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Slides for Parallel Programming Techniques & Applications Using Networked Workstations & Parallel Computers 2nd ed., by B. Wilkinson & M Pearson Education Inc. All rights reserved Analysis Analyses in previous chapters assumed simultaneous computation and communication phases among processes Many not be appropriate in pipelining because each instance starts at a different time and ends at a different time Assumption: each process performs similar actions in each pipeline cycle We’ll then work out the communication and computation required in each pipeline cycle With a p- stage pipeline and m instances, the total execution time, t total, is The average time for a computation is

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Slides for Parallel Programming Techniques & Applications Using Networked Workstations & Parallel Computers 2nd ed., by B. Wilkinson & M Pearson Education Inc. All rights reserved Analysis: Single Instance Problem Consider a case where a single number is being added in each stage, i.e., n=p The period of one pipeline cycle will be dictated by the time of one addition and one communication: Each pipeline cycle, t cycle, requires: With one group of numbers ( m=1 ), the total execution time will take n pipeline cycles and t total will be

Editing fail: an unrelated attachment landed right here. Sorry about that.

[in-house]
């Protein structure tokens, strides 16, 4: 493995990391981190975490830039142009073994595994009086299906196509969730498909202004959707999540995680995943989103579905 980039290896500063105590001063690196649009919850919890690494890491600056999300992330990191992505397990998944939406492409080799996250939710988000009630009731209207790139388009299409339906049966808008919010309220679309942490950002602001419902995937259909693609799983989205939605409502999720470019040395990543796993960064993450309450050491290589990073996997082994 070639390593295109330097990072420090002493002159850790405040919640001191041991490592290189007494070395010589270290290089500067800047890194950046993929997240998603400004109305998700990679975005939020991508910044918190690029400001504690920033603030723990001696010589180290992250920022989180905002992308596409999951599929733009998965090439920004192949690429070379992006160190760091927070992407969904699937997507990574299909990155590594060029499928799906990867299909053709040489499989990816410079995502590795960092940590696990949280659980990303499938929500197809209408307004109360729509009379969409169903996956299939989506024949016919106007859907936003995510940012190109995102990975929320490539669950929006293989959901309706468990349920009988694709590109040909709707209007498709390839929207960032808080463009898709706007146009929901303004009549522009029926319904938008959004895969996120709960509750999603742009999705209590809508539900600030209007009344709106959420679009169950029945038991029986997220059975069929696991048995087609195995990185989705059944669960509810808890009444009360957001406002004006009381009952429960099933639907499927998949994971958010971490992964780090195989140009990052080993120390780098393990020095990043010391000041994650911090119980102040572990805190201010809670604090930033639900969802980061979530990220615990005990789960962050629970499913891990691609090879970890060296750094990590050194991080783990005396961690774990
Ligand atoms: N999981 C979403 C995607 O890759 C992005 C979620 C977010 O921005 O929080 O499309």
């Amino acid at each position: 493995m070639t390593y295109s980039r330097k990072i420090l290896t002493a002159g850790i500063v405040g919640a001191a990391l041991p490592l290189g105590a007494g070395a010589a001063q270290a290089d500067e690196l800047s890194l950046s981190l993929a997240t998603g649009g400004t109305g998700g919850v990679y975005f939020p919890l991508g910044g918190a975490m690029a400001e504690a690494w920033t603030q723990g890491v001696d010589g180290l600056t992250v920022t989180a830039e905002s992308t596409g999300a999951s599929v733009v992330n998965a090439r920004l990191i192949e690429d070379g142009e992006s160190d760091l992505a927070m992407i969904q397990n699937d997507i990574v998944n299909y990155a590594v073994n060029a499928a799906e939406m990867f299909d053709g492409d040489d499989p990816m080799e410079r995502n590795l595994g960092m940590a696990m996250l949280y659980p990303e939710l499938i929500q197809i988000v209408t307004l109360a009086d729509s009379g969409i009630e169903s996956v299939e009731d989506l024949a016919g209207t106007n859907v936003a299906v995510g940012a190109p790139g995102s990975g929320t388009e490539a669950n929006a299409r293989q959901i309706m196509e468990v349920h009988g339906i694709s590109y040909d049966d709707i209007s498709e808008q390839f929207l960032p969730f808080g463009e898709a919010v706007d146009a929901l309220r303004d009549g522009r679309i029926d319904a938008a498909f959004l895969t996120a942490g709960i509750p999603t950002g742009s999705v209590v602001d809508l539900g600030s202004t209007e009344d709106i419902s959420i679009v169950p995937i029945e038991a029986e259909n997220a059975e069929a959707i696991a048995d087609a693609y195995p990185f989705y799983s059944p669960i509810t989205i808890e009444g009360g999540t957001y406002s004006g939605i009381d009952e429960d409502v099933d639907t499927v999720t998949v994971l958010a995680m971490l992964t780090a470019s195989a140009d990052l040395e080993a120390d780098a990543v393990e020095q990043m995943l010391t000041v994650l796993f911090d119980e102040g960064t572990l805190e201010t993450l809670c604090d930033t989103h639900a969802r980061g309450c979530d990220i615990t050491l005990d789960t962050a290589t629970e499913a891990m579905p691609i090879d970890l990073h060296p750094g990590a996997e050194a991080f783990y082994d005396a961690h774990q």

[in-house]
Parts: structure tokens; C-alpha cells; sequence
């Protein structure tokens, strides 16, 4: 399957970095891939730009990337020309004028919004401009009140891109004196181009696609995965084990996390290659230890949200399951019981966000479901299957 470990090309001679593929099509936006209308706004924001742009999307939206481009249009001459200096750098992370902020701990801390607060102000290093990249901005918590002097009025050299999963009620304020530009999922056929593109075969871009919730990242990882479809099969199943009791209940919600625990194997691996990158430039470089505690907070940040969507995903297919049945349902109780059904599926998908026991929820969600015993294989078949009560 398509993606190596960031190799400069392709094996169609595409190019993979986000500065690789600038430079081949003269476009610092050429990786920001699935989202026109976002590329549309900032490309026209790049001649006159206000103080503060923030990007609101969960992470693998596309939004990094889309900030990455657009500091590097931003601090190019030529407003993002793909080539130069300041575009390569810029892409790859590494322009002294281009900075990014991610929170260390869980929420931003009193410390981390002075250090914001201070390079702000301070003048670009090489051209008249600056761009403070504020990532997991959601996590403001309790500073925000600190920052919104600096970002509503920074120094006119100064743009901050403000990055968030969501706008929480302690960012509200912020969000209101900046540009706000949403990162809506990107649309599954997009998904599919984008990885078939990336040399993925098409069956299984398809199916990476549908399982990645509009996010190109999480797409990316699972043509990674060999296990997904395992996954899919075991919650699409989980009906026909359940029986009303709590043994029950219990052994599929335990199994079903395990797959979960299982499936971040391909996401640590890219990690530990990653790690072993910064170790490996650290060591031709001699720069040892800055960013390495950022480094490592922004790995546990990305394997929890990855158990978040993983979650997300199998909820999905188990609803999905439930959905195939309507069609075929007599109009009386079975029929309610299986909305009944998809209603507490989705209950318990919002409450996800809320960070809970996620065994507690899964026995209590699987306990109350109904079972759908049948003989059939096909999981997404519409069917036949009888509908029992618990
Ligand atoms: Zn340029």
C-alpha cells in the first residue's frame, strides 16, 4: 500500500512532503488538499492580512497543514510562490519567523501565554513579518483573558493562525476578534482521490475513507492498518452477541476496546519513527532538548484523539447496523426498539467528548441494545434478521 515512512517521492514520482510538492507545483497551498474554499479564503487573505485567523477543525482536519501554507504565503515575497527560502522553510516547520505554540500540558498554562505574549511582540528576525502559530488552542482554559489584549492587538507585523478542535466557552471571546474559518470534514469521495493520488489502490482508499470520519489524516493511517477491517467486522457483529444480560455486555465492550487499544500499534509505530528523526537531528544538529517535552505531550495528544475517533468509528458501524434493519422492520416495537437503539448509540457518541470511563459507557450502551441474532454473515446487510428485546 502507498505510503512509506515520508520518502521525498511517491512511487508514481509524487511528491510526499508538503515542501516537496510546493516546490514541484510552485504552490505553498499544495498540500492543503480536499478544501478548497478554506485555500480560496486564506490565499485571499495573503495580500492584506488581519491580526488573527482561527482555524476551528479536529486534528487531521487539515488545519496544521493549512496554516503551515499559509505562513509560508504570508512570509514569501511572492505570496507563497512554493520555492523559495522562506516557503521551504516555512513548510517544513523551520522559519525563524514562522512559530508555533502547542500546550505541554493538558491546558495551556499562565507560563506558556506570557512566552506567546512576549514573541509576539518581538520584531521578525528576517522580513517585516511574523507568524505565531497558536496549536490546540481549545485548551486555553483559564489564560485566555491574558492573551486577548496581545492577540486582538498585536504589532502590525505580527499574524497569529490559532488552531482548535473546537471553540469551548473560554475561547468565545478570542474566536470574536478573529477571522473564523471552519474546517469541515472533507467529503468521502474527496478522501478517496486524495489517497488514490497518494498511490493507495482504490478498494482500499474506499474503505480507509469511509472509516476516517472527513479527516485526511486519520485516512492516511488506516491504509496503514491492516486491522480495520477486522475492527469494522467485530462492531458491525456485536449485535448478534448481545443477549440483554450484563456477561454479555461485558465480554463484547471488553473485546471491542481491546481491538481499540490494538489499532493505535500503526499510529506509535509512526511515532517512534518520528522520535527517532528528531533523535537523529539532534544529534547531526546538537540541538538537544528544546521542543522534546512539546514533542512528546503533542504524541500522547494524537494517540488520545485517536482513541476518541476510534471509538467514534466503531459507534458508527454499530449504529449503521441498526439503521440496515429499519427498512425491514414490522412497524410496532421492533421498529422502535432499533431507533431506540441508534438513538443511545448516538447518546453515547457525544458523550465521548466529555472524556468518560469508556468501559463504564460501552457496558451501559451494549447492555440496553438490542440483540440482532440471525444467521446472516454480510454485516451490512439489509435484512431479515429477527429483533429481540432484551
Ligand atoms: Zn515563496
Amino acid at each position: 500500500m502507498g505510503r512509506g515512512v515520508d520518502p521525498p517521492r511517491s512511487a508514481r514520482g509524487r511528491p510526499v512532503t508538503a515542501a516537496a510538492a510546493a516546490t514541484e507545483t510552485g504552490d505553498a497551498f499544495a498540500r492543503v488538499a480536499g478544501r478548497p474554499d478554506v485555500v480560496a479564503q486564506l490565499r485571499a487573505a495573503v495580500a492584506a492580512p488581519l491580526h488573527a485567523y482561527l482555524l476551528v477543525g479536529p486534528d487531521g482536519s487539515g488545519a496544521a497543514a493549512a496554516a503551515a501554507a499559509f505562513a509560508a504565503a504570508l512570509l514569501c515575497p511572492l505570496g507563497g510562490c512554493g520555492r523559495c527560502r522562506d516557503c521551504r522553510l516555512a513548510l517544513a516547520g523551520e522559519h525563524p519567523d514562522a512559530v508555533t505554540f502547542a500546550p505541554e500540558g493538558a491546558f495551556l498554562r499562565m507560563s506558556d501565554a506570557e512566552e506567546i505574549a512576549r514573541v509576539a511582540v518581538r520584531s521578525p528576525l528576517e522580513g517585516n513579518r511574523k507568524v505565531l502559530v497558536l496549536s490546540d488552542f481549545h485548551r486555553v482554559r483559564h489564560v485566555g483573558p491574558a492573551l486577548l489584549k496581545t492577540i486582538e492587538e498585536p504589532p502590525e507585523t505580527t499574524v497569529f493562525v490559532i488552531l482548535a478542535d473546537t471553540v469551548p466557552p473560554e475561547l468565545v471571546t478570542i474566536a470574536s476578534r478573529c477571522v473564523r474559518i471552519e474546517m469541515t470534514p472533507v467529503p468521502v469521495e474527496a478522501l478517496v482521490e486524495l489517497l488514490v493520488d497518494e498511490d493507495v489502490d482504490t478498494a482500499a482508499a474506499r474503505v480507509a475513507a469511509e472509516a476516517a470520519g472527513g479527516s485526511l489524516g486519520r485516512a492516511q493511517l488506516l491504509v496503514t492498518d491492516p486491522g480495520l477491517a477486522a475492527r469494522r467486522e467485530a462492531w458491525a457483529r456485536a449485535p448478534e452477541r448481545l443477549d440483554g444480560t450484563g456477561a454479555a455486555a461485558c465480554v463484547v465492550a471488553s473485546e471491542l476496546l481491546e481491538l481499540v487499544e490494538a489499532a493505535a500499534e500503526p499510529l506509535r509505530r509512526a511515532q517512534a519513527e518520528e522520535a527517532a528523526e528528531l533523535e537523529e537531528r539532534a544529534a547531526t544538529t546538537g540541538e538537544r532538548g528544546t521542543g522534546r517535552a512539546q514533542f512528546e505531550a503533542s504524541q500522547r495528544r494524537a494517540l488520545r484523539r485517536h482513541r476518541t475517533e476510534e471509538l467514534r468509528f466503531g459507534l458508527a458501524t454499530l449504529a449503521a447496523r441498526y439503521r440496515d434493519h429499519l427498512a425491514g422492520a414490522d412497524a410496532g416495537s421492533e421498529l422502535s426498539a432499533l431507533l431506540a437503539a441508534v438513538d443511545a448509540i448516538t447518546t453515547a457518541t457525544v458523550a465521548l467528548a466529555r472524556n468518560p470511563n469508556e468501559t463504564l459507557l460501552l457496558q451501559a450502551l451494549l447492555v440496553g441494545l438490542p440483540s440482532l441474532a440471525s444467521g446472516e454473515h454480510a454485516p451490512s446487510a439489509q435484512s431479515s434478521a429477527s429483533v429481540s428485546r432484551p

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Slides for Parallel Programming Techniques & Applications Using Networked Workstations & Parallel Computers 2nd ed., by B. Wilkinson & M Pearson Education Inc. All rights reserved Analysis: Multiple Instances Problem With m groups of numbers to add, each resulting in a separate answer, there will be ( m+n-1 ) cycles and t total will be: For large m, the average execution time, t a, is approximately

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Slides for Parallel Programming Techniques & Applications Using Networked Workstations & Parallel Computers 2nd ed., by B. Wilkinson & M Pearson Education Inc. All rights reserved Data Partitioning with Multiple Instances Problem Consider the case when each stage processes a group of d numbers The number of processes is given by p = n/d Each communication will transfer one result But the computation will now require d numbers to be accumulated ( d-1 steps) plus the incoming number, thus we have: What is the impact of the size d of data partitioning on performance?

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Slides for Parallel Programming Techniques & Applications Using Networked Workstations & Parallel Computers 2nd ed., by B. Wilkinson & M Pearson Education Inc. All rights reserved Example 2: Sorting Numbers A pipeline solution for sorting is to have the first process, P 0, accept the series of numbers one at a time, store the largest so far received and pass onward all smaller numbers Each subsequent process performs the same algorithm, When no more numbers are to be processed, P 0, will have the largest number, P 1 the next largest, and so on The basic algorithm for process P i, 0* x) { send(&x, P i+1 ); x = number; } else send(&number, P i+1 );